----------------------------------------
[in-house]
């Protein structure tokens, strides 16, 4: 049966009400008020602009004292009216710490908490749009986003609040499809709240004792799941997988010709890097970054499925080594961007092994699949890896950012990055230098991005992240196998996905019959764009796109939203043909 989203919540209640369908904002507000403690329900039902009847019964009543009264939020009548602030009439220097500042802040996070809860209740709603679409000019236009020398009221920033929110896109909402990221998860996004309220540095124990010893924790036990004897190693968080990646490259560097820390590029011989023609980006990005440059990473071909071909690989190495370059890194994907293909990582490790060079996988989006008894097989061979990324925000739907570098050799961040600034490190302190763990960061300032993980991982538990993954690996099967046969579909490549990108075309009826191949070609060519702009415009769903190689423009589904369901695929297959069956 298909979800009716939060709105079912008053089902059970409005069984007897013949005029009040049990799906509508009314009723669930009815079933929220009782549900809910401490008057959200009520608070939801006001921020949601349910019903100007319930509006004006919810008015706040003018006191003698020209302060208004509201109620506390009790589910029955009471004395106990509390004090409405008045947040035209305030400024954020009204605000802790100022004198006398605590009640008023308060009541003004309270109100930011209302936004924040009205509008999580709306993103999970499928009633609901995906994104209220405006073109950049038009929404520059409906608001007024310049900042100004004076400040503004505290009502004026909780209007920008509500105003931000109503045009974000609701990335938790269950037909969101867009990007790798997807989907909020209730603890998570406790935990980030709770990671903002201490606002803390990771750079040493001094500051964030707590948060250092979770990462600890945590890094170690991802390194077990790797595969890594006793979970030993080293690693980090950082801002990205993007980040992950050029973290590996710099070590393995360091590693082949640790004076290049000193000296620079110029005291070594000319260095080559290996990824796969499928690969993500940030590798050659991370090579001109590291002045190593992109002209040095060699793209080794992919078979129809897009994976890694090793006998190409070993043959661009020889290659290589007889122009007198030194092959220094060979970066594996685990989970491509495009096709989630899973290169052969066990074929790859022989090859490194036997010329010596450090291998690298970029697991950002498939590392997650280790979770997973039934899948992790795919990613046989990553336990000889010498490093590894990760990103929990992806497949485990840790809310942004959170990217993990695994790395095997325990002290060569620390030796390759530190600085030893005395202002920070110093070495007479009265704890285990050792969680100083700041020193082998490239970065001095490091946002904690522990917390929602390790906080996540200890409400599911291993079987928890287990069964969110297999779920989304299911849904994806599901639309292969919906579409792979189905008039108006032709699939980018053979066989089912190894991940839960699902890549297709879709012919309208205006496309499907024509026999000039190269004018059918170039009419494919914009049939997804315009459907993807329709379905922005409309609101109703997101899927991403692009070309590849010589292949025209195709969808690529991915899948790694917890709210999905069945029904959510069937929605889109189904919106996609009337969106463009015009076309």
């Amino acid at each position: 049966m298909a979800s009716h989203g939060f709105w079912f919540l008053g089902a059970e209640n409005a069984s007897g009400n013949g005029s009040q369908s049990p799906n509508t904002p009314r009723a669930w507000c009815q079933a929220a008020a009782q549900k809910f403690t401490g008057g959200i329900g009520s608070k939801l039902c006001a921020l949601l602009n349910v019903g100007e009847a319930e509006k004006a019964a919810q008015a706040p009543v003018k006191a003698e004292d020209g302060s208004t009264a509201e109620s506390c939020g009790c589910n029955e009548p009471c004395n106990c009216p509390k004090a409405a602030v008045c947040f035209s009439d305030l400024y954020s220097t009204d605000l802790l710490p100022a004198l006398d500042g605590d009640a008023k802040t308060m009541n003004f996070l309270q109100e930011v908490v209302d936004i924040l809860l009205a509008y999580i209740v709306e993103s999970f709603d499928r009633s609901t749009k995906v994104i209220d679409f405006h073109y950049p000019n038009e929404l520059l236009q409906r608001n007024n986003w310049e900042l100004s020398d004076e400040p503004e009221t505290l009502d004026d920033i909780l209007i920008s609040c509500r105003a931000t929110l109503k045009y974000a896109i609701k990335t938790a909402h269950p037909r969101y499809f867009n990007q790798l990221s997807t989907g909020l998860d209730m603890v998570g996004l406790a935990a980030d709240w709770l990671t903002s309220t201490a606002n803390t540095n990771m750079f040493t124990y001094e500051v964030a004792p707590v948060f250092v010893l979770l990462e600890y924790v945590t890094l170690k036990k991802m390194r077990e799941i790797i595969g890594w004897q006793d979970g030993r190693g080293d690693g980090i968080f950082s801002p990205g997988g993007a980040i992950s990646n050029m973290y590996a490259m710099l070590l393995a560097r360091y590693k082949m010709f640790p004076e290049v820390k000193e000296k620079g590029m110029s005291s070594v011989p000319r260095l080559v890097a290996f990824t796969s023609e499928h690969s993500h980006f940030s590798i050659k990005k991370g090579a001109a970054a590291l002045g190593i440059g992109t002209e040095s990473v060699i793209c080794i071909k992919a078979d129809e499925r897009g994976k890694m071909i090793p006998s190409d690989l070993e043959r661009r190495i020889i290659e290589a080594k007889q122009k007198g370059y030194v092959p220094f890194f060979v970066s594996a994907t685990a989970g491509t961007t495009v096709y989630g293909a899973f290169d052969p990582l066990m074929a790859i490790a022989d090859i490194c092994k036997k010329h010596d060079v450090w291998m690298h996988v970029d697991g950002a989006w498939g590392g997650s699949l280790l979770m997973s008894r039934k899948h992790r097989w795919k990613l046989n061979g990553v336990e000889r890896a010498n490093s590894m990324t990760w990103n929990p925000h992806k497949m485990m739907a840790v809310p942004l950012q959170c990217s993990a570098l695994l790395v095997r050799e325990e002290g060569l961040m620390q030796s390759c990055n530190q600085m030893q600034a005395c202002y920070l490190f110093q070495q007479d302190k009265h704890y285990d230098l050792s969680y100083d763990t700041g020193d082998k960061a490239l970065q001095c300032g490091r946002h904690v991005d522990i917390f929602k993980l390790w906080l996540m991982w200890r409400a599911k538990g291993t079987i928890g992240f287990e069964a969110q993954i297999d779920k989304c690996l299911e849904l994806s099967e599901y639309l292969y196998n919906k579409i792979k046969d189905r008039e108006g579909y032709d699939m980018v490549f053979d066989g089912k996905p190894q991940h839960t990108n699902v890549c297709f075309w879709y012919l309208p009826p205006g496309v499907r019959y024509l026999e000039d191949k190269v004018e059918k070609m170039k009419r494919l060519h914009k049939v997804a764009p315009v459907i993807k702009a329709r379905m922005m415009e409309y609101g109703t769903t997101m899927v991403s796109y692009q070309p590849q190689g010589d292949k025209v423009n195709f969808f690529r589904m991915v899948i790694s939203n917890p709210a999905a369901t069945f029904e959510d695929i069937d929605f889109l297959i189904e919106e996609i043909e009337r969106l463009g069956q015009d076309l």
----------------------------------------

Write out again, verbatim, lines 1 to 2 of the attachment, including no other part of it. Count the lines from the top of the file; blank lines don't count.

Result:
[in-house]
């Protein structure tokens, strides 16, 4: 049966009400008020602009004292009216710490908490749009986003609040499809709240004792799941997988010709890097970054499925080594961007092994699949890896950012990055230098991005992240196998996905019959764009796109939203043909 989203919540209640369908904002507000403690329900039902009847019964009543009264939020009548602030009439220097500042802040996070809860209740709603679409000019236009020398009221920033929110896109909402990221998860996004309220540095124990010893924790036990004897190693968080990646490259560097820390590029011989023609980006990005440059990473071909071909690989190495370059890194994907293909990582490790060079996988989006008894097989061979990324925000739907570098050799961040600034490190302190763990960061300032993980991982538990993954690996099967046969579909490549990108075309009826191949070609060519702009415009769903190689423009589904369901695929297959069956 298909979800009716939060709105079912008053089902059970409005069984007897013949005029009040049990799906509508009314009723669930009815079933929220009782549900809910401490008057959200009520608070939801006001921020949601349910019903100007319930509006004006919810008015706040003018006191003698020209302060208004509201109620506390009790589910029955009471004395106990509390004090409405008045947040035209305030400024954020009204605000802790100022004198006398605590009640008023308060009541003004309270109100930011209302936004924040009205509008999580709306993103999970499928009633609901995906994104209220405006073109950049038009929404520059409906608001007024310049900042100004004076400040503004505290009502004026909780209007920008509500105003931000109503045009974000609701990335938790269950037909969101867009990007790798997807989907909020209730603890998570406790935990980030709770990671903002201490606002803390990771750079040493001094500051964030707590948060250092979770990462600890945590890094170690991802390194077990790797595969890594006793979970030993080293690693980090950082801002990205993007980040992950050029973290590996710099070590393995360091590693082949640790004076290049000193000296620079110029005291070594000319260095080559290996990824796969499928690969993500940030590798050659991370090579001109590291002045190593992109002209040095060699793209080794992919078979129809897009994976890694090793006998190409070993043959661009020889290659290589007889122009007198030194092959220094060979970066594996685990989970491509495009096709989630899973290169052969066990074929790859022989090859490194036997010329010596450090291998690298970029697991950002498939590392997650280790979770997973039934899948992790795919990613046989990553336990000889010498490093590894990760990103929990992806497949485990840790809310942004959170990217993990695994790395095997325990002290060569620390030796390759530190600085030893005395202002920070110093070495007479009265704890285990050792969680100083700041020193082998490239970065001095490091946002904690522990917390929602390790906080996540200890409400599911291993079987928890287990069964969110297999779920989304299911849904994806599901639309292969919906579409792979189905008039108006032709699939980018053979066989089912190894991940839960699902890549297709879709012919309208205006496309499907024509026999000039190269004018059918170039009419494919914009049939997804315009459907993807329709379905922005409309609101109703997101899927991403692009070309590849010589292949025209195709969808690529991915899948790694917890709210999905069945029904959510069937929605889109189904919106996609009337969106463009015009076309």